Querying my outrage, some friends suggested that there was nothing to get so mad about. “Why are you offended?” asked one, “it’s an ad meant to sell properties that exist. I would not read much more into it. Locals sold, others developed, now agencies sell.” To make matters clear, the problem with the advertisement does not rest with “outsiders” purchasing property in Goa. The problem lies in the manner in which the property is being marketed and sold. It is the rhetoric through which the property is sold that goes on to subsequently problematize the purchasing of this property.


Postcolonial scholars have pointed out that the problems with European expansion was located in the act of claiming that agents of European crowns effected when they reached the shores of America, Africa, and Australia. The problem with these acts of claiming, such as the claiming of Australia for the Queen of England was that these lands were not terra nullius or no man’s land, but territories populated by numerous groups with their own laws, sensibilities. This claiming subsequent to conquest disregarded the claims of these people, and completed and continued the act of conquest. The word “claim” continues to have those connotations, and it is this effective call to an act of conquest that ensured that I found the ad offensive. While conquest may have been a part of the game in times past, it is definitely not so in today’s post-colonial world. One is welcome to purchase property in Goa, but when this act of purchasing is converted into an act of claiming or conquest, and opens the path for the consequent disregard of the existing social fabric, it is transformed from a possibly quotidian act to one of colonial violence.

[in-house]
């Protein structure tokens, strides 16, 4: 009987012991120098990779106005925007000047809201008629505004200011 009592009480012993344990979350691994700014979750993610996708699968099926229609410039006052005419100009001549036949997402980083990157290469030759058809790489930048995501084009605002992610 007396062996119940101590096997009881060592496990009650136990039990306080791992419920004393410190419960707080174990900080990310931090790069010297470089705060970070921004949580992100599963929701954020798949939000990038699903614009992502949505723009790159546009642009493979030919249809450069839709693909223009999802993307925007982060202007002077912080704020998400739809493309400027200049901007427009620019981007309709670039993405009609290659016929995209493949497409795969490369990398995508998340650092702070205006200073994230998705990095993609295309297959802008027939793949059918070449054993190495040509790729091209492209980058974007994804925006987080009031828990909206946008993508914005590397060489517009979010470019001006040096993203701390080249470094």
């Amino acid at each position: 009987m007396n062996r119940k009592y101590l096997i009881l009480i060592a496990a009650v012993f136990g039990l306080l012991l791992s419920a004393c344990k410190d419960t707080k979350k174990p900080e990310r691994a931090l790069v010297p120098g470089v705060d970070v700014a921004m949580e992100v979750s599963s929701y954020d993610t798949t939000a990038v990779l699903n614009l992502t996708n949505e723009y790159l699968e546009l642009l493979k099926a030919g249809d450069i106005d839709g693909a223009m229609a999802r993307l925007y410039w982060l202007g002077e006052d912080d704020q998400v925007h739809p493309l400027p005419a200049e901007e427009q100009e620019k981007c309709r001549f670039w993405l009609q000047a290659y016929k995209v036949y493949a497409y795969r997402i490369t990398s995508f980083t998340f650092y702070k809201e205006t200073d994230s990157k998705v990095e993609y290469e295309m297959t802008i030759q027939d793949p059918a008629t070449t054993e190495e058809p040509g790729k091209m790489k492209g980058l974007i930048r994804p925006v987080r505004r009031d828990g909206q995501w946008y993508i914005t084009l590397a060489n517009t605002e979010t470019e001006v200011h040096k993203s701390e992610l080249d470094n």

The violence of the advertisement was enhanced by presenting the apartments being sold as “a piece of Goa”. The phrase “a piece of this” is not without connotations. Advertisements work because they often tap into a deeper conscious or unconscious collective understanding. Indeed, another real-estate venture, Aldeia da Goa, seem to have attempted a similar reference to “a piece of this” with an ad line that ran along the lines “If you want a piece of Goa you should become a piece of Goa”. The sexual desire for a person, when expressed as “I’d like a piece of him/her/that” is considered offensive and sexist. It is considered offensive because the phrasing transforms the individual, a subject deserving of dignity, into an object that has no feelings, and can be possessed, used, and disposed of. This understanding is also captured in the slang “You want a piece of me?” Often used to challenge an adversary, in this case, the challenger is affirming that s/he is not an object, and will not stand for such treatment. The Aldeia de Goa ad was saved from substantial critique, only because it suggested that one had to become a part of Goa, a piece of it, not merely purchase one’s piece of the territory.


As scholars have pointed out, the act of claiming, or the act of any conquering power, is an act of patriarchal power. It sees territory as female, appropriate for exploring, dominating and consuming. It is, therefore, not surprising that Tata Housing clubbed the “claim” with “piece of”.


But Goa is emphatically not merely a piece of territory that can be claimed, or broken up into individual pieces. While an exotic destination for some, and alluring real estate location for others, it is also the home to hundreds of thousands of people. Having lived here for generations, they have evolved a certain lifestyle on the land. Purchasing property in Goa must mean creating an option to participate in this lifestyle, and in a way that is respectful of those for whom who live here. To set up the purchasing of property as an act of conquest that disregards the context in which this property is located, is an act of profound violence and disrespect to the persons who have lived here for generations, and for whom this is the only home they have.